Originally Posted by Pulaski View Post
Would you punt £x,000 (£x being the amount you have in the UK) on an FX bet? That is what you are doing, and nobody with any knowledge or experience of investing would recommend that, punting it on an FX hunch, as a sensible way to invest a sizeable chunk of your net worth.
Exactly right.

The SP500s long term average gain is around 11% per year. Rather than punt fx whilst you have a higher probability of growth in the US stock market.

Last edited by cranston; Apr 15th 2019 at 5:31 pm.
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Old Apr 15th 2019, 5:29 pm
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Default Re: Investing in the UK

I've known a few FX traders.
They got lucky a few times before losing it.

Timing's for mugs.
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Old Apr 15th 2019, 6:03 pm
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Default Re: Investing in the UK

Originally Posted by Hotscot View Post
I've known a few FX traders.
They got lucky a few times before losing it. ….
A lot lost their job in London about 20 years ago, as currency volatilities waned and many European currencies disappeared …. and they set up their own on-line FX businesses, which is where WorldFirst, Transferwise, and a myriad other on-line FX platforms came from. The owners of these businesses correctly surmised that there was more money to be made from selling a service to others than staking your own money ….. and these are experienced FX traders!
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Old Apr 15th 2019, 9:27 pm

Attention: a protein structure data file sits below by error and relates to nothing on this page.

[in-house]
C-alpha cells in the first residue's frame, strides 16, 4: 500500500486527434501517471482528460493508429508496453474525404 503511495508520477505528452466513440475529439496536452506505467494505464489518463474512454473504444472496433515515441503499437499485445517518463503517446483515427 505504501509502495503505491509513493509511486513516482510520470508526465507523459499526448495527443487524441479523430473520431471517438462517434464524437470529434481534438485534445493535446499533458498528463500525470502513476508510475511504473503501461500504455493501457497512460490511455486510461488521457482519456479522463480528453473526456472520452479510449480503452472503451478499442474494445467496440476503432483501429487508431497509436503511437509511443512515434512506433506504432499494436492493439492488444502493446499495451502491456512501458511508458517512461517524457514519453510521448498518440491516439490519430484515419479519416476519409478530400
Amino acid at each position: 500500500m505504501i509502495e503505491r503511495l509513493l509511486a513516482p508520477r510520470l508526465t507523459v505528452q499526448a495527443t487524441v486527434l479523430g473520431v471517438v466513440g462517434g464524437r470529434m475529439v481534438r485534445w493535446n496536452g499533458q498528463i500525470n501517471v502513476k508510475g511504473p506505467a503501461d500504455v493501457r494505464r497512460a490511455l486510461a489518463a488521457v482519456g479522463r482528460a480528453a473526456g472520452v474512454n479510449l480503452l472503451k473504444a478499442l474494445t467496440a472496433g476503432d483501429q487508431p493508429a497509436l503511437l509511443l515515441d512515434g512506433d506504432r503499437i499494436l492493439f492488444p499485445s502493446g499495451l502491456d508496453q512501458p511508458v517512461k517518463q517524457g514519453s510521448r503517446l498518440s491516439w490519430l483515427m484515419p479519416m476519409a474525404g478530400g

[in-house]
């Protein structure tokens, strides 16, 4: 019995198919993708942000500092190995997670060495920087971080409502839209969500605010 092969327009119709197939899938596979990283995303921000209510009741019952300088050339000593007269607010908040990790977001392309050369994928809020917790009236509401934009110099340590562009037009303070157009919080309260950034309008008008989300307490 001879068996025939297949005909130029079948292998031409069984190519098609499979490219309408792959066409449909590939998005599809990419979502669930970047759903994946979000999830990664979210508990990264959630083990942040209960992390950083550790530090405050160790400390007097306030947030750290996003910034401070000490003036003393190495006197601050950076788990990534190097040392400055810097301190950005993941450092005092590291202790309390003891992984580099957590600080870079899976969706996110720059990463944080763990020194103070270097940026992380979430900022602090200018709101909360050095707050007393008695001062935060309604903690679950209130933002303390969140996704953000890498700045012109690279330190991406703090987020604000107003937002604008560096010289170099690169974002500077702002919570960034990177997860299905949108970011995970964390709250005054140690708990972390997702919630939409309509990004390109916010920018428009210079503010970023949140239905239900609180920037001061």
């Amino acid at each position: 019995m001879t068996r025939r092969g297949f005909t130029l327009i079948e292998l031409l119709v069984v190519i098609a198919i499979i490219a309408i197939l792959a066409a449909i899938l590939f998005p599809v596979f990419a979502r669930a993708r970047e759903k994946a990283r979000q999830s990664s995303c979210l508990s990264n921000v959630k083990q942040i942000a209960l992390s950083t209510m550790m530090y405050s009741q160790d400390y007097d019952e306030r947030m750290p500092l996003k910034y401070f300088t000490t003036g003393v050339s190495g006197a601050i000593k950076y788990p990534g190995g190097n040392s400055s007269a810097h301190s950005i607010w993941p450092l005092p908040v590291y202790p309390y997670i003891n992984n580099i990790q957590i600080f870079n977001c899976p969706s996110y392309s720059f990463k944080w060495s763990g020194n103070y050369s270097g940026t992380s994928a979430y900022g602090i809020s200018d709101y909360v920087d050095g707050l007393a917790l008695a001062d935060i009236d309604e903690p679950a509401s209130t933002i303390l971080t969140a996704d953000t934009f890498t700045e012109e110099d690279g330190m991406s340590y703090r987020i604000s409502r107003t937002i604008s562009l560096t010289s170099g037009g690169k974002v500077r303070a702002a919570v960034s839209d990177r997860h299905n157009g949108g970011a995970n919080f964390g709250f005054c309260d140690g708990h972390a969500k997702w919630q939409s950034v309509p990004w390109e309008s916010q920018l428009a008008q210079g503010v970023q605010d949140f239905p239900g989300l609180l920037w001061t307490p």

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Default Re: Investing in the UK

Originally Posted by Pulaski View Post
Would you punt £x,000 (£x being the amount you have in the UK) on an FX bet? That is what you are doing, and nobody with any knowledge or experience of investing would recommend that, punting it on an FX hunch, as a sensible way to invest a sizeable chunk of your net worth.

Investing in the UK as a US resident creates massive tax and reporting issues, so I would strongly recommend that you bring your funds on-shore to the US, then make the best investing choices you can in the US, which may, or may not being investing in the UK. If you still want to punt on the pound recovering then you should look for US mutual funds that specialize in investing in the UK - because those investments will experience the bump in value if/when the pound recovers.
Hmm. Thanks for the different perspective.
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Old Apr 15th 2019, 9:36 pm
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Default Re: Investing in the UK

Originally Posted by PeterFrank View Post
Hmm. Thanks for the different perspective.
You're welcome.
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Old Apr 20th 2019, 1:51 pm
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Default Re: Investing in the UK

The FTSE100 generally follows the dollar. If you want to follow the GBP more look at FTSE 250 funds.
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Old Apr 25th 2019, 6:58 pm
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Default Re: Investing in the UK